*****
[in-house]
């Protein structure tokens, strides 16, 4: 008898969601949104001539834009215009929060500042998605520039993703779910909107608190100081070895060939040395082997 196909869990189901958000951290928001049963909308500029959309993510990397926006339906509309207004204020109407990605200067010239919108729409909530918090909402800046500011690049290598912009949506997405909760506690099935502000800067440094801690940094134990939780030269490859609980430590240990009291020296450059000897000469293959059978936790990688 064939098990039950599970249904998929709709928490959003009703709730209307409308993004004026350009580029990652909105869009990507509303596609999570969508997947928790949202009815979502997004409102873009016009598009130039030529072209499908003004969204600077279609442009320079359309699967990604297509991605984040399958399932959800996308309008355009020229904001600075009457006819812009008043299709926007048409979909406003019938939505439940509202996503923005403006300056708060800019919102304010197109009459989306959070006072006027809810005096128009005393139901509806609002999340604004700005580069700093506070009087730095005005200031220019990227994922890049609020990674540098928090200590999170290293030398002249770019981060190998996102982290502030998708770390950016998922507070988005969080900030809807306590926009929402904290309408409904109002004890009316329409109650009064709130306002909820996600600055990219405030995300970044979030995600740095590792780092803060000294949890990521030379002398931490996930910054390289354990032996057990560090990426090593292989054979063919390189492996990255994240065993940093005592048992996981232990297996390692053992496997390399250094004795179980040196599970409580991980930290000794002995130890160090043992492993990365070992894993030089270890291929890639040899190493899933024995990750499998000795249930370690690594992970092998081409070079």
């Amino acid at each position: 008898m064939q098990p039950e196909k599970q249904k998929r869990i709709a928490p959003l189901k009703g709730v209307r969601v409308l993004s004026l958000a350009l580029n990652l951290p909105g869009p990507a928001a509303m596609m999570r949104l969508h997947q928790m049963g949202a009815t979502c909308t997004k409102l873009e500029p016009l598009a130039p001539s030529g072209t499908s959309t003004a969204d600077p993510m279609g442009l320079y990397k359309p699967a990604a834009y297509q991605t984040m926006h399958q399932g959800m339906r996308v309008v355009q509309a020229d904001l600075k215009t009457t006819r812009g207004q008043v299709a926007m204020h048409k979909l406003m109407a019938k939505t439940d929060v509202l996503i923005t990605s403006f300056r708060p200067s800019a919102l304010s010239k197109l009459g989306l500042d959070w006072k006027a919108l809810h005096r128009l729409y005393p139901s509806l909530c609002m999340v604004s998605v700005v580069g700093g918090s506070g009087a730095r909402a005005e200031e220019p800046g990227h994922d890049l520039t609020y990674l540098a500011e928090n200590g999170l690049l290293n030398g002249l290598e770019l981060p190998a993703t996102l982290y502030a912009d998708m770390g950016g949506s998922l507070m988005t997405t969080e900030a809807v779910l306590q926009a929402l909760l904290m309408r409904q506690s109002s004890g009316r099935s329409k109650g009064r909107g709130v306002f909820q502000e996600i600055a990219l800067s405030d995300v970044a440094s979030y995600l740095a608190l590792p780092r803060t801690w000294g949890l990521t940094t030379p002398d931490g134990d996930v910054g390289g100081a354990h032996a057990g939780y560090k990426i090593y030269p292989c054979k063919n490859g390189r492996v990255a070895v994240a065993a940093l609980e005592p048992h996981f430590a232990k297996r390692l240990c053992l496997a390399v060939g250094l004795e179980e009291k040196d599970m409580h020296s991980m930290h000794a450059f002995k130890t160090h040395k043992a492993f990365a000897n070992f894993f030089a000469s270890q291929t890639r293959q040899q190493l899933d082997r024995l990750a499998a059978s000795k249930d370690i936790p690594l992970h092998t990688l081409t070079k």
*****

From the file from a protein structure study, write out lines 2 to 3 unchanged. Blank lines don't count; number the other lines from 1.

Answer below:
């Protein structure tokens, strides 16, 4: 008898969601949104001539834009215009929060500042998605520039993703779910909107608190100081070895060939040395082997 196909869990189901958000951290928001049963909308500029959309993510990397926006339906509309207004204020109407990605200067010239919108729409909530918090909402800046500011690049290598912009949506997405909760506690099935502000800067440094801690940094134990939780030269490859609980430590240990009291020296450059000897000469293959059978936790990688 064939098990039950599970249904998929709709928490959003009703709730209307409308993004004026350009580029990652909105869009990507509303596609999570969508997947928790949202009815979502997004409102873009016009598009130039030529072209499908003004969204600077279609442009320079359309699967990604297509991605984040399958399932959800996308309008355009020229904001600075009457006819812009008043299709926007048409979909406003019938939505439940509202996503923005403006300056708060800019919102304010197109009459989306959070006072006027809810005096128009005393139901509806609002999340604004700005580069700093506070009087730095005005200031220019990227994922890049609020990674540098928090200590999170290293030398002249770019981060190998996102982290502030998708770390950016998922507070988005969080900030809807306590926009929402904290309408409904109002004890009316329409109650009064709130306002909820996600600055990219405030995300970044979030995600740095590792780092803060000294949890990521030379002398931490996930910054390289354990032996057990560090990426090593292989054979063919390189492996990255994240065993940093005592048992996981232990297996390692053992496997390399250094004795179980040196599970409580991980930290000794002995130890160090043992492993990365070992894993030089270890291929890639040899190493899933024995990750499998000795249930370690690594992970092998081409070079």
């Amino acid at each position: 008898m064939q098990p039950e196909k599970q249904k998929r869990i709709a928490p959003l189901k009703g709730v209307r969601v409308l993004s004026l958000a350009l580029n990652l951290p909105g869009p990507a928001a509303m596609m999570r949104l969508h997947q928790m049963g949202a009815t979502c909308t997004k409102l873009e500029p016009l598009a130039p001539s030529g072209t499908s959309t003004a969204d600077p993510m279609g442009l320079y990397k359309p699967a990604a834009y297509q991605t984040m926006h399958q399932g959800m339906r996308v309008v355009q509309a020229d904001l600075k215009t009457t006819r812009g207004q008043v299709a926007m204020h048409k979909l406003m109407a019938k939505t439940d929060v509202l996503i923005t990605s403006f300056r708060p200067s800019a919102l304010s010239k197109l009459g989306l500042d959070w006072k006027a919108l809810h005096r128009l729409y005393p139901s509806l909530c609002m999340v604004s998605v700005v580069g700093g918090s506070g009087a730095r909402a005005e200031e220019p800046g990227h994922d890049l520039t609020y990674l540098a500011e928090n200590g999170l690049l290293n030398g002249l290598e770019l981060p190998a993703t996102l982290y502030a912009d998708m770390g950016g949506s998922l507070m988005t997405t969080e900030a809807v779910l306590q926009a929402l909760l904290m309408r409904q506690s109002s004890g009316r099935s329409k109650g009064r909107g709130v306002f909820q502000e996600i600055a990219l800067s405030d995300v970044a440094s979030y995600l740095a608190l590792p780092r803060t801690w000294g949890l990521t940094t030379p002398d931490g134990d996930v910054g390289g100081a354990h032996a057990g939780y560090k990426i090593y030269p292989c054979k063919n490859g390189r492996v990255a070895v994240a065993a940093l609980e005592p048992h996981f430590a232990k297996r390692l240990c053992l496997a390399v060939g250094l004795e179980e009291k040196d599970m409580h020296s991980m930290h000794a450059f002995k130890t160090h040395k043992a492993f990365a000897n070992f894993f030089a000469s270890q291929t890639r293959q040899q190493l899933d082997r024995l990750a499998a059978s000795k249930d370690i936790p690594l992970h092998t990688l081409t070079k």